The Tribune Democrat, Johnstown, PA

January 4, 2008

After 50 years, salon owner still enjoys his work

BY KELLY URBAN

Angelo Verrone is a cut above the rest.

For 50 years, Verrone has been cutting and styling hair.

And if he has it his way, he’ll be clipping another 50 years.

“I tell my daughter, ‘I’m going to die with a comb in my hand,’ ” Verrone, 79, said with a chuckle.

The Southmont resident is the owner of Angelo’s Beauty Salon on Market Street in downtown Johnstown.

His road to becoming a salon owner started after he dropped out of high school in the 10th grade.

“I thought I was too smart for school,” Verrone said. “My mother was not too happy and told me I better be doing something.”

That something was enrolling in the former Mason & Felix Cosmetology School in Johnstown.

“I don’t know why I chose to get involved with this. I just did it,” Verrone said.

People typically associate women as those who get into the hair-care profession, but Verrone said there were quite a few men enrolled at the school when he was a student.

“They were there through the GI Bill,” he said.

While enrolled at the school, Verrone met his future wife, Julia, and the two continued working side by side until her death five years ago.

“We worked together all our life,” he said.

After completing his studies, Verrone went to work at Johnny’s Beauty Salon on Clinton Street and stayed for eight years.

Through the years, Verrone bounced around to different downtown Johnstown salons until establishing his own place on the corner of Market and Lincoln streets.

“We were there for 11 years, but when the 1977 Flood hit, everything was lost. It was all gone,” he said.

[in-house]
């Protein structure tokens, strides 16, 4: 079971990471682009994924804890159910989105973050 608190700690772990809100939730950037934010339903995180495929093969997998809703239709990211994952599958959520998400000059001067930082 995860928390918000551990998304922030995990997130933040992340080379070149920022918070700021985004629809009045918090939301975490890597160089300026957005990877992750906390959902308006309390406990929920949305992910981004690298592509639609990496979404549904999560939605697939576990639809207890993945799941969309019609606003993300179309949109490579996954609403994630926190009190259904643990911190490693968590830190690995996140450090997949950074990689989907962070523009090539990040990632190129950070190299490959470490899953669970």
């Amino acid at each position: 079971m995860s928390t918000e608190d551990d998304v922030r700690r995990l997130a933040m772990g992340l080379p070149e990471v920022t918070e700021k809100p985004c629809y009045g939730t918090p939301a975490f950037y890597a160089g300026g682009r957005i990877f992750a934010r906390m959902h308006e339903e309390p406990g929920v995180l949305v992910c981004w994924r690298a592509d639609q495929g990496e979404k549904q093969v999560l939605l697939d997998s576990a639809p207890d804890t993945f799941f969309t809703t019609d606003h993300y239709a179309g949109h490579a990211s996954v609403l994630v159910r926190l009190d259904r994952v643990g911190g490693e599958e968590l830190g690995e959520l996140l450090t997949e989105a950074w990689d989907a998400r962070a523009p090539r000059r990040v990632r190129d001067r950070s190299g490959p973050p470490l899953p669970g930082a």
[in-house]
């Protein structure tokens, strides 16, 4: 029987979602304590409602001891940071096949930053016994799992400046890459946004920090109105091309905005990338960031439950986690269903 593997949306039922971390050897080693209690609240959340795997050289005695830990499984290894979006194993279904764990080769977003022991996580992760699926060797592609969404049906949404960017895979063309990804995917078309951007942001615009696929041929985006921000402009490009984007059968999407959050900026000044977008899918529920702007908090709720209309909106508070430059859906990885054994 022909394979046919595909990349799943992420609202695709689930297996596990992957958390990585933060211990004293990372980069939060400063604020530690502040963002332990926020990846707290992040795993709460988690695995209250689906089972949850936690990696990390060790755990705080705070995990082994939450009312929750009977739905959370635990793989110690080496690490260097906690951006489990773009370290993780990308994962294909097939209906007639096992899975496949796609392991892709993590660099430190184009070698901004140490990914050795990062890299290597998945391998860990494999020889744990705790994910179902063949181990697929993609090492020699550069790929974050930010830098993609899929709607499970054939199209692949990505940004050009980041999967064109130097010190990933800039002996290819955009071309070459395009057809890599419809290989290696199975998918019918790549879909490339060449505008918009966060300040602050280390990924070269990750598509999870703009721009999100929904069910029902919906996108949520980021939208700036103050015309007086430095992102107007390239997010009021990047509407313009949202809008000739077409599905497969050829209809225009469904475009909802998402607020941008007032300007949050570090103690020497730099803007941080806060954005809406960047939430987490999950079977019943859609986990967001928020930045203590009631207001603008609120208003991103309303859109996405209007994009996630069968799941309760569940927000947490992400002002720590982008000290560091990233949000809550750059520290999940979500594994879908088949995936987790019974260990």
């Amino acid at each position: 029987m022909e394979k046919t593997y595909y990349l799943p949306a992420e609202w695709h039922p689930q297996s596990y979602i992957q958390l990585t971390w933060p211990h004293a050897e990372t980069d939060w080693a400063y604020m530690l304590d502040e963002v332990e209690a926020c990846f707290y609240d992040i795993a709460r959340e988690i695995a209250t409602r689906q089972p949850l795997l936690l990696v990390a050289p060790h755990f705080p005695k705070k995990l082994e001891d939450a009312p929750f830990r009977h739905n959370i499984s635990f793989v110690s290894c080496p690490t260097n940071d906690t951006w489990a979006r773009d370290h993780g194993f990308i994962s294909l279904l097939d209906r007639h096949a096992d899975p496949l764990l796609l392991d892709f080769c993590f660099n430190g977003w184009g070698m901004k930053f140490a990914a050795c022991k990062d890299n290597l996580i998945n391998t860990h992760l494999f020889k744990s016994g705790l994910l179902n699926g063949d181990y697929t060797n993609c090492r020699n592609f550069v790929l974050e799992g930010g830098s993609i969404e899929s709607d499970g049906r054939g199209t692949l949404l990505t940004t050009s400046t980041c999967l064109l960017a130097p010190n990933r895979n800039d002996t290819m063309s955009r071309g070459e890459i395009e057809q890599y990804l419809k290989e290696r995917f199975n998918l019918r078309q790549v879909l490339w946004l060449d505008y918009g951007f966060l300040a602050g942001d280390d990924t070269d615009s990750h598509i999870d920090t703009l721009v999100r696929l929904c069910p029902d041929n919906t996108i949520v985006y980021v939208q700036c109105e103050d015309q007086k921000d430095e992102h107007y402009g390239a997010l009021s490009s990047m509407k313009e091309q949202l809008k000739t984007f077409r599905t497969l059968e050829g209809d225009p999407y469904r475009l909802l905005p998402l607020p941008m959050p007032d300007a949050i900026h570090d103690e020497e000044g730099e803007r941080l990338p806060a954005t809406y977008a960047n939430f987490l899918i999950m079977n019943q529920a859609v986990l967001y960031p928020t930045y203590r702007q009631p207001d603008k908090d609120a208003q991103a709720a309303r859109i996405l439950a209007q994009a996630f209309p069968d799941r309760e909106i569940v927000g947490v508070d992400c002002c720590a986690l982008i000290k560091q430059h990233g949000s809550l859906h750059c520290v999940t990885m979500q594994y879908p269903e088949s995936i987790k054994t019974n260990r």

Yet even the devastating floodwaters couldn’t keep Verrone down. He was determined to reopen his salon.

He said he had his eye on his current salon location and was just waiting for the property to become vacant.

“In December 1977, we moved in and have been here ever since,” Verrone said. “I always knew I wanted to stay in downtown Johnstown. There was no question about it.”

Verrone calls himself a people person, and in his line of work he pretty much has to be, because talking to clients is part of the job.

“I just like being around people,” he said. “Oh, the stories I could tell you from what I’ve heard.”

“It’s like a barbershop here. You hear just about everything.”

But being in business for 50 years does have one downside – seeing clients move or pass away.

“I’ve lost lots of customers,” he said in a somber tone. “But I wouldn’t change anything because all these people will make you happy.”

The salon currently consists of Verrone and one full-time employee.

“Right now I have a part-time helper because of my recent cataract surgery,” he said.

These days, most of Verrone’s clients are older women who like to partake in some light-hearted conversation while getting their hair done.

“People coming in vary from day to day,” he said.

As for what keeps Verrone a successful businessman after all these years, he said it’s simple.

“I try to be nice to people because that goes a long way,” he said. “And of course, you have to like what you’re doing and enjoy it.”